The March 12, 2008, issue of USA Today ran a pretty sizable article on the Western Washington WMA Workshop and on WMA in general. There are always a few things that could be niggled about, but overall it's a great article, by a reporter who spent all weekend at the event and talked to tons of people. It's terrific exposure for the WMA community.
Sources for historical treatises
The Raymond J. Lord Collection is an online “digital archive of historical combat treatises dating primarily from the Renaissance” hosted by the Massachusetts Center for Renaissance Studies at the University of Massachusetts. They have more than two dozen freely downloadable PDFs.
Among the treasures of the Bavarian State Library (Bayerische Staatsbibliothek) in Munich is a two-volume Latin edition of Paulus Hector Mair's “Opus Amplissimum de Arte Athletica“ (“Ultimate Book of the Art of Athletics“), ca. 1550. This is a work that was written, metaphorically, in gold and blood, because Mair spent a fortune on it and was hanged at the age of 62 for embezzling municipal funds to amass that fortune. Scans of the two volumes in Munich are available here and here.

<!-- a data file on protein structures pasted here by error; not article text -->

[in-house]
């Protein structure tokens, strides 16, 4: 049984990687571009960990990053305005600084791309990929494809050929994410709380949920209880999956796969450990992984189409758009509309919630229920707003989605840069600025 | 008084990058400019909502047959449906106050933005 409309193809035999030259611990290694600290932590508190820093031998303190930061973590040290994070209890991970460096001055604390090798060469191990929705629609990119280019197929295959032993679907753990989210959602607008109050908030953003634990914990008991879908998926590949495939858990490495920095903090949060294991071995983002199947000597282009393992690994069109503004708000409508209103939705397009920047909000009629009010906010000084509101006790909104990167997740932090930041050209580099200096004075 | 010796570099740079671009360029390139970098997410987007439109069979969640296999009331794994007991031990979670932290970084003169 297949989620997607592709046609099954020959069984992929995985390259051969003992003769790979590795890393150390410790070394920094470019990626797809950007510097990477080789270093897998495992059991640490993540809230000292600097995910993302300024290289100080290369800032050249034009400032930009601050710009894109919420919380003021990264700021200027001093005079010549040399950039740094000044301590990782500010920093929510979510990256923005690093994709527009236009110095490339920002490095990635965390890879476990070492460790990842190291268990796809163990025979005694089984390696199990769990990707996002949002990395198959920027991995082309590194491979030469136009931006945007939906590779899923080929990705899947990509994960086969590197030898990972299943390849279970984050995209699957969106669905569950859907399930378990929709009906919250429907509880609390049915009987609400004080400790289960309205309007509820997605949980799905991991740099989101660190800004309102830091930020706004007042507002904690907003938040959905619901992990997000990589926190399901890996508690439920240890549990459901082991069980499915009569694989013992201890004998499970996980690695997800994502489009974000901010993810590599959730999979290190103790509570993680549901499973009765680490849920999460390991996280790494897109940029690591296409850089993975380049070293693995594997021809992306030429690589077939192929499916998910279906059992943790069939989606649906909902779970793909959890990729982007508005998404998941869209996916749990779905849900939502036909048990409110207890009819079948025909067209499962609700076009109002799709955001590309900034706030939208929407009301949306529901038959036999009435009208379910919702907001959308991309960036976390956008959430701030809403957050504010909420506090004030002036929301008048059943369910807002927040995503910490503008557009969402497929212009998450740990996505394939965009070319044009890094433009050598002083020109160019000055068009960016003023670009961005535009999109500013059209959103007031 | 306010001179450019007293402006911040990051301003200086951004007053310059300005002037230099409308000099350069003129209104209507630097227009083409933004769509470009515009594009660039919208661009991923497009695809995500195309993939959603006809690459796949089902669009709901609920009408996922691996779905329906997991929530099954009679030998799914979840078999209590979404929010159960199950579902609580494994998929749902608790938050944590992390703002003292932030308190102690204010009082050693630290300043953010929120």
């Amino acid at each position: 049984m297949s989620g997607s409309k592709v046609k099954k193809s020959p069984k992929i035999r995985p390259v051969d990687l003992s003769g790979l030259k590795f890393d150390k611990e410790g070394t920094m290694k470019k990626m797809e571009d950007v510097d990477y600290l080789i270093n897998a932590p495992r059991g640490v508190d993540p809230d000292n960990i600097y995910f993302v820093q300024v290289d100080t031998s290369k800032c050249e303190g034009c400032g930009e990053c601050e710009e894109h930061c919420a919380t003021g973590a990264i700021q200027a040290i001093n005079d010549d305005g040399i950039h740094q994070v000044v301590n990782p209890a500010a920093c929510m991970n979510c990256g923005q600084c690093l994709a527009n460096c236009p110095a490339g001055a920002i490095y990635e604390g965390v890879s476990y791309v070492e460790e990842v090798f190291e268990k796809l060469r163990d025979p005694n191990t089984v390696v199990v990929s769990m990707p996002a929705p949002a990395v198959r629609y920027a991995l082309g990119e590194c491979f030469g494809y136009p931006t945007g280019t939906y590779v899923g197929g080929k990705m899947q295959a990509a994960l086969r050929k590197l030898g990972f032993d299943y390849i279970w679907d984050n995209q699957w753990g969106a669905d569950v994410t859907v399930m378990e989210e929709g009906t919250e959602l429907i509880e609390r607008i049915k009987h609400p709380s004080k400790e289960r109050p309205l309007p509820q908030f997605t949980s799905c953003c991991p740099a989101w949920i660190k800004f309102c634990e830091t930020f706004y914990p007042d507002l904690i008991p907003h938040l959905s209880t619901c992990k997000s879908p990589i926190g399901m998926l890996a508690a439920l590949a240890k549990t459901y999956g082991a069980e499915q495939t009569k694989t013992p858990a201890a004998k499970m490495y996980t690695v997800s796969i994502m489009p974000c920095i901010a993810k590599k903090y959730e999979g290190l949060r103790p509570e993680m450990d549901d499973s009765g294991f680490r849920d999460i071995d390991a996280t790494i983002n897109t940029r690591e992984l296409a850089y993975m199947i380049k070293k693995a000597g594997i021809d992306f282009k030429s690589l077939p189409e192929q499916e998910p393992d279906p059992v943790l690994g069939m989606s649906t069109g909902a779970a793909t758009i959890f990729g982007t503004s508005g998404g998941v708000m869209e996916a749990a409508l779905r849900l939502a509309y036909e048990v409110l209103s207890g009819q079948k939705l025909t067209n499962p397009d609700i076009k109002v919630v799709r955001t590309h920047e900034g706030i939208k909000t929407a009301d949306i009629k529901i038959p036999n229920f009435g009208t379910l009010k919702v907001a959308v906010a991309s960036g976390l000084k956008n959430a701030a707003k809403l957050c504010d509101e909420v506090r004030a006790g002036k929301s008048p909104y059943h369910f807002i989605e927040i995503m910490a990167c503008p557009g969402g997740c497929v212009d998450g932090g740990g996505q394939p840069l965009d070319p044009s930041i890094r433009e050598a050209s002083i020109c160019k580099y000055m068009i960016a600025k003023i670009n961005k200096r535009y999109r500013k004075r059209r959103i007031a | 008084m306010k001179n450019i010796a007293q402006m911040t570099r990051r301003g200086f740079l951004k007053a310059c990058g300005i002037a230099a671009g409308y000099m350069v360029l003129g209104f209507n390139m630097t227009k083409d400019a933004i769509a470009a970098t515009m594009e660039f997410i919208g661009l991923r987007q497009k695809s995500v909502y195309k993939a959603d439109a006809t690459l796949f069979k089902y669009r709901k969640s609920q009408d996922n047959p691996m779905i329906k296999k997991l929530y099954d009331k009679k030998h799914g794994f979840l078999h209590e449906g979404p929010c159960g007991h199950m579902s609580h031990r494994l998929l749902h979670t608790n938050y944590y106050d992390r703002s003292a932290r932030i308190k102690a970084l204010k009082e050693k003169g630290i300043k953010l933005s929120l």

The Bavarian State Library also has at least three more historical swordsmanship manuscripts available for download, including the Fechtbuch of Paulus Kal (1462) and the 1482 Fechtbuch by Hans Lecküchner, which focuses on the Langesmesser. Note that both sets of scans, unlike the Mair, are in black-and-white. Our thanks go to James Farthing for finding these scans. In addition, the library has digitized Achille Marozzo's Opera Nova of 1536.
The historically most recent German manuscript linked here is Joachim Meyer's “Gründtliche Beschreibung der Kunst des Fechten” (“Fundamental Descriptions of the Art of Fencing”) of 1570. This link is to the online PDF copy at Lund University, Lund, Sweden.